The Bible doesn’t command everybody to give up all their possessions. Jesus told one man to do so, knowing that the man wouldn’t. I don’t pick and choose what I believe about the Bible. I believe the entire Bible is the inspired, inerrant, infallible Word of God. I don’t know where you get the idea that I have been writing about what God commands homosexuals to do. I’ve merely pointed out that homosexual behavior is sin and many have called me hateful and bigoted as a result. I’ve not attempted to bully or persecute anyone here. I understand that you think that Biblical teaching is incoherent and absolute nonsense. I would suggest that you try reading the Bible with an open mind. The Book of Mark is a good place to start. Twenty minutes a day for 30 days, beginning each day with a prayer for greater understanding. If you do this with a sincere heart, your life will never be the same again.

      70. anonymous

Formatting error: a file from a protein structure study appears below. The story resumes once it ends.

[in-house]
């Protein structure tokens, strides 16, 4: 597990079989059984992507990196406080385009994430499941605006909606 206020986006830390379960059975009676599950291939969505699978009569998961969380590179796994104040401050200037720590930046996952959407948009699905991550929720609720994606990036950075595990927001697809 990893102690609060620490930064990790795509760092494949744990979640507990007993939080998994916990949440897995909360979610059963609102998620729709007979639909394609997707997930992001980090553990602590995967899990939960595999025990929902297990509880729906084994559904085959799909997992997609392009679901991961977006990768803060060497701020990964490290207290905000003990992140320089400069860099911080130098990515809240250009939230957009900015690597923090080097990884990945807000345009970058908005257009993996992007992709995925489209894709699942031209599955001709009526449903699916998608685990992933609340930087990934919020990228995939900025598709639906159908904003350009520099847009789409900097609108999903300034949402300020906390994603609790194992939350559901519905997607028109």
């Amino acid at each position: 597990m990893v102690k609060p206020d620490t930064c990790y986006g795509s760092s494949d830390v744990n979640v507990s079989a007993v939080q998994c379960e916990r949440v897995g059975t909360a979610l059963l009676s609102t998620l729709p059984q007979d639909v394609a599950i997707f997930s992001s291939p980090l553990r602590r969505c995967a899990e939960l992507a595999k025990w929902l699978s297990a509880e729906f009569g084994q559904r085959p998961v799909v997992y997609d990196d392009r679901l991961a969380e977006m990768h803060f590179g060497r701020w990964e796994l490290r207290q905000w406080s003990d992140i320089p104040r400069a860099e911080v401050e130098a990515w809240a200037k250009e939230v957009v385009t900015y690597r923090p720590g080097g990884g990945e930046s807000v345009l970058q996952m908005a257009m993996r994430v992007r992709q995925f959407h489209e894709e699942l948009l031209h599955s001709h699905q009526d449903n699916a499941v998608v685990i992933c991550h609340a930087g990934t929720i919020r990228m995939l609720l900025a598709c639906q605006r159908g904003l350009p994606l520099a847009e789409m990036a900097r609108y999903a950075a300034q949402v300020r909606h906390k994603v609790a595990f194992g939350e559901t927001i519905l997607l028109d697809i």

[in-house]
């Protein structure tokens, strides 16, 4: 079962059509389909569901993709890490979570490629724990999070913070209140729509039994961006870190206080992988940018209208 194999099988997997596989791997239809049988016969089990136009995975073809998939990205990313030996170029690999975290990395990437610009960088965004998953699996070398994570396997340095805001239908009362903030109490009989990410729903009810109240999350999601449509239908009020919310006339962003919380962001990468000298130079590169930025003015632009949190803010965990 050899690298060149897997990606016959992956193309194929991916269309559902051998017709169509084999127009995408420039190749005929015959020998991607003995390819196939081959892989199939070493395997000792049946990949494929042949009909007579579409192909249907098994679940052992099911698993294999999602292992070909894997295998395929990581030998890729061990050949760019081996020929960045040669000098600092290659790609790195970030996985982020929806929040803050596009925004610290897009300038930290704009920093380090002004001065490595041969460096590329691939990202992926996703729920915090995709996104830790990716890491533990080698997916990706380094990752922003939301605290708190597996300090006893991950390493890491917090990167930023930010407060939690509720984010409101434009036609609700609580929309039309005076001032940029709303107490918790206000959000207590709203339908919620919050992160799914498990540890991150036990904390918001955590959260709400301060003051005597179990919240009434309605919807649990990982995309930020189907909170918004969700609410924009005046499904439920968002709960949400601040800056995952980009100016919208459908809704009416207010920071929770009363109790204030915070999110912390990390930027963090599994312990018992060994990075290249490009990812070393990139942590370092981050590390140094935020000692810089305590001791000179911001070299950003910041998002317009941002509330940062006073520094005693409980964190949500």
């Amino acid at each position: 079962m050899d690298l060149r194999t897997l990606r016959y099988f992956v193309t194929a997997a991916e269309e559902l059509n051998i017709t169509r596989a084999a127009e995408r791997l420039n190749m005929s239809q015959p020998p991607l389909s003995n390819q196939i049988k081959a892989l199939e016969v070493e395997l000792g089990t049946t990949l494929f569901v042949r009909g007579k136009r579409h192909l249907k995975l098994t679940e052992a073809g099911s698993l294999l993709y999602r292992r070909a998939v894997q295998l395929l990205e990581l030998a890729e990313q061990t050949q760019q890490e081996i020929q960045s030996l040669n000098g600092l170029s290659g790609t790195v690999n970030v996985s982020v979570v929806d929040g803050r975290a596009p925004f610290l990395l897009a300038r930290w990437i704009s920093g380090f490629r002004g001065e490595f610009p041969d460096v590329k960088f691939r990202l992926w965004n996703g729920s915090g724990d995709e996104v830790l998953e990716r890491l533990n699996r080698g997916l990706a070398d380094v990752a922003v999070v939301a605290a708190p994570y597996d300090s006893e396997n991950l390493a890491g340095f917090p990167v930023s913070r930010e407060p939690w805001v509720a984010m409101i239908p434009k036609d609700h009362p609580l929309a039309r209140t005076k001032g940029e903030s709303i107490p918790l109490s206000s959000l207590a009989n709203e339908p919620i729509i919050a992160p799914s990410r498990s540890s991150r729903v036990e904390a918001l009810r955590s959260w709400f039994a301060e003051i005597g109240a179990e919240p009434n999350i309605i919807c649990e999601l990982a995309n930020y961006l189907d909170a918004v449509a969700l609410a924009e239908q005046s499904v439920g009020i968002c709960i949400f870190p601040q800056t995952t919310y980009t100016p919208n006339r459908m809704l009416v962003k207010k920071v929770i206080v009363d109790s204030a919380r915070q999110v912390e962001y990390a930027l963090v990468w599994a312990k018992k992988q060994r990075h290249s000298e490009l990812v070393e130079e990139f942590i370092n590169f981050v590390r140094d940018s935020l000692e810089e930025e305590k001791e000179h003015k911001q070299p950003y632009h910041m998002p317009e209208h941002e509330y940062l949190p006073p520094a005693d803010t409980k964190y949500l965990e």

Posted November 10, 2011 at 8:44 pm | Permalink

        So, should we assume that you don’t eat shellfish, and would, if you had one, sell your daughter into slavery?

      71. EOS
        Posted November 11, 2011 at 3:22 am | Permalink

        No, I love shrimp and crab legs and eat them without the slightest bit of guilt. Christ has fulfilled the Old Testament law and set us free. The law served its purpose by showing us the need for Christ. Christ has paid the price, ransomed my soul, and I am no longer compelled to sin, but am capable of living a life that is pleasing to my Creator.

      72. Eel
        Posted November 11, 2011 at 7:39 am | Permalink

        I would find it helpful if you could provide a list, EOS, of all the biblical laws we’re still supposed to follow, and which ones we’re allowed to ignore “without the slightest bit of guilt.”

      73. EOS
        Posted November 11, 2011 at 9:25 am | Permalink